4 Key Differences Between Filing For Chapter 7 & Chapter 13

When you’re no longer able to repay your debts your first thought would be to skip town. I would advise against that, not unless you want Dog the bounty hunter chasing after you. There are many legitimate ways to tackle your debts that don’t involve running. One of which is filing for bankruptcy. There are two types of bankruptcy, Chapter 7 and Chapter 13. If you’re going to file for bankruptcy you might as well be able to tell the difference between the two. That’s where we come in. We’ll help you understand the difference between a Chapter 7 filing and a Chapter 13 filing.

Modus Operandi

The major difference between the two is that one discharges your debts while the other gives you adequate time to make payments. A successful Chapter 7 filing will free you from most of your debts, excluding taxes, child support and student loans. A successful Chapter 13 filing will give you about 3 to 5 years to pay off your debts according to a payment plan decided by the court. In both cases once the filing process is complete the creditors can no longer harass the individual. However, under a Chapter 13 filing the individual still has to repay the debt.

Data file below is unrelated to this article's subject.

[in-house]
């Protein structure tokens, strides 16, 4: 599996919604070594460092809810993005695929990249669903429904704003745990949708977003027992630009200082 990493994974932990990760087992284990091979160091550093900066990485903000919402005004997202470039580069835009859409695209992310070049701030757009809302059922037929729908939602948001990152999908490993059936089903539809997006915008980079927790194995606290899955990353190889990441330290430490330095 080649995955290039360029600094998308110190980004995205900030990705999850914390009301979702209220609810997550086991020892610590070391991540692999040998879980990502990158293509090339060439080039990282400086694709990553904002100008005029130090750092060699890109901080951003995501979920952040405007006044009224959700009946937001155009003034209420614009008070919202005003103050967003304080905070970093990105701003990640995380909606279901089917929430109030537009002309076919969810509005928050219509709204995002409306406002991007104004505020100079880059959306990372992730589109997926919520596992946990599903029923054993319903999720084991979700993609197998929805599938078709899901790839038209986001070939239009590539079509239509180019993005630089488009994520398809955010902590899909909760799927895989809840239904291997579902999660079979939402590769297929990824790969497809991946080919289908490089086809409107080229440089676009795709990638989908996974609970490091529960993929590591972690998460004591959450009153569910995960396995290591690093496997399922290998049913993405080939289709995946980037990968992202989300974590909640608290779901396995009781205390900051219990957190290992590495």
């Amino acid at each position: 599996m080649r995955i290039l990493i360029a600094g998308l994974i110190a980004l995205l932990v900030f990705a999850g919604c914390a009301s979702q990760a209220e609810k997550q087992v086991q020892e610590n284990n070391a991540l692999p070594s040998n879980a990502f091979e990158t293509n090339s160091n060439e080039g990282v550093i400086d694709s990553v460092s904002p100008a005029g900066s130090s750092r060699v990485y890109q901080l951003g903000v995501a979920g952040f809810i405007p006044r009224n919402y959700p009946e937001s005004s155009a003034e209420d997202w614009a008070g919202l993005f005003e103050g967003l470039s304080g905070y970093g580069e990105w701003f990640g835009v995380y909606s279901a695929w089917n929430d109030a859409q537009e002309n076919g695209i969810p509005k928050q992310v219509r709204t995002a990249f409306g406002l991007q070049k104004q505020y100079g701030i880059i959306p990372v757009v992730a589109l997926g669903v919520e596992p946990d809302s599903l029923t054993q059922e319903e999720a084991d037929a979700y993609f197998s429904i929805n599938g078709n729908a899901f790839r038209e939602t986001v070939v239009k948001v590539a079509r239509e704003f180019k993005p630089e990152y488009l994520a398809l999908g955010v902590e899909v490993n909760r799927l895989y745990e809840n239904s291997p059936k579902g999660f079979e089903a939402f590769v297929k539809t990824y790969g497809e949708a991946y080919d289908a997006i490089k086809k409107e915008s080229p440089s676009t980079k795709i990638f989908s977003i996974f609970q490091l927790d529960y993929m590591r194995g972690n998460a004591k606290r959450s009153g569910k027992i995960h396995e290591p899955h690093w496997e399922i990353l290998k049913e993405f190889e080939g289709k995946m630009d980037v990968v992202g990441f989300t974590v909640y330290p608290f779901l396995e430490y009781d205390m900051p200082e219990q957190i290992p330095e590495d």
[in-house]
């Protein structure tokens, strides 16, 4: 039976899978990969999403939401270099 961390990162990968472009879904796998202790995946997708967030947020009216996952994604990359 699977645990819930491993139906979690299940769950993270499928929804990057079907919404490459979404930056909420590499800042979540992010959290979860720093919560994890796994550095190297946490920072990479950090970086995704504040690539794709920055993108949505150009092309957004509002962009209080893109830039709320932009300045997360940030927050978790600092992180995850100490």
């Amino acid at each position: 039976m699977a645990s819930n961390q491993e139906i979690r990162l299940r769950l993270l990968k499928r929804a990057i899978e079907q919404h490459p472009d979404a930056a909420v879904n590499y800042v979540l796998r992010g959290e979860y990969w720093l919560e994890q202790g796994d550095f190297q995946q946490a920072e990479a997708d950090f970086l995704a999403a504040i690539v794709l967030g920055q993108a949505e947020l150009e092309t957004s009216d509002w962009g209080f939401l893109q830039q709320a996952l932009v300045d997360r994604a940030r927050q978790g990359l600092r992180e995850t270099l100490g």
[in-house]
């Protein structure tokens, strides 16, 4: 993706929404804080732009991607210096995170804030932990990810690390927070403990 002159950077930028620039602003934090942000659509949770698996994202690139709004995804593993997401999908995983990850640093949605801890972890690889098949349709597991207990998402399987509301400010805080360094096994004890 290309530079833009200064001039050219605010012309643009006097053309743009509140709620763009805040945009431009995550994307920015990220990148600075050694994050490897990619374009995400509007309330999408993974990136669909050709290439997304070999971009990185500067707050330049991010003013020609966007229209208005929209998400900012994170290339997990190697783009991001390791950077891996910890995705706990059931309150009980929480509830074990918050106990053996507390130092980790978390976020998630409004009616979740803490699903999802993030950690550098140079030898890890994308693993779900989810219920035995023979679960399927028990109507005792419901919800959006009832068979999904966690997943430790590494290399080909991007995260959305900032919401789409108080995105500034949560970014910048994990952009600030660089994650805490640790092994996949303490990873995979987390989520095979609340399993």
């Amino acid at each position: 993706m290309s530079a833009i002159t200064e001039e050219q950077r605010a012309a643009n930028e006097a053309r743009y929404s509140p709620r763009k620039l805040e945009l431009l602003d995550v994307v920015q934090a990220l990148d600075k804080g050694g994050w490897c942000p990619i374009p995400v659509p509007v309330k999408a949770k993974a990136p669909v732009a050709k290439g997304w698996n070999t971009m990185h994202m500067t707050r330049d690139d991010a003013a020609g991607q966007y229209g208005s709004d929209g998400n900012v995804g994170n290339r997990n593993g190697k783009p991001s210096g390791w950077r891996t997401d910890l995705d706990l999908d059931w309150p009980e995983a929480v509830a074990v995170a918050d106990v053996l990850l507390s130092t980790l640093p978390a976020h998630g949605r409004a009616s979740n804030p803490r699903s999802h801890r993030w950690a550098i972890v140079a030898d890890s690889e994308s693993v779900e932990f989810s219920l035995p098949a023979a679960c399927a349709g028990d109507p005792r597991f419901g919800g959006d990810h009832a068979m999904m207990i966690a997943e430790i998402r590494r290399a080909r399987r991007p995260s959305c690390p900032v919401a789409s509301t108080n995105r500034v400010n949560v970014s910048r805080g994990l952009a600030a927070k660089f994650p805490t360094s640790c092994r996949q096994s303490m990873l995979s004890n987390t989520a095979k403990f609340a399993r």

As we’ve seen already, filing for bankruptcy under Chapter 7 is far more alluring than filing under Chapter13. However, it’s that much more difficult. To be eligible for a Chapter 7 claim you need to pass a means test. If your income is over the state median income, then you’ll have to file under Chapter 13. Even under a Chapter 13 filing your unsecured debts should be under $307,675 and your secured debts should not be over $922,975. There are a lot more eligibility criteria differentiating the two, but this is the main distinction for eligibility between Chapter 7 and Chapter13.

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Under a Chapter 7 filing all non exempt assets must be surrendered to the creditors. However, under a Chapter 13 filing the individual can keep non exempt assets as long as the payment plan is followed through. The person’s house and car are protected under Chapter 7, but only if they are under a certain value. In Chapter 13 as long as the payment plan is followed the person’s house and car remain untouched regardless of their value. A bankruptcy attorney can further advice you on asset distribution when filing for bankruptcy.


In a Chapter 7 filing the court discharges the debts and the case is concluded. However, in a Chapter 13 filing the debts are discharged only after the payment plan is completed. Once the plan is completed under the given time the court discharges the debts and the case is concluded. So in essence it takes 3 to 5 years more to conclude a Chapter 13 case than it does to conclude a Chapter 7 case.

Filing for bankruptcy seems difficult largely due to ignorance. We hope differentiating between Chapter 7 and Chapter 13 filing has shed some light on the process. If it hasn’t you can always try skipping town.

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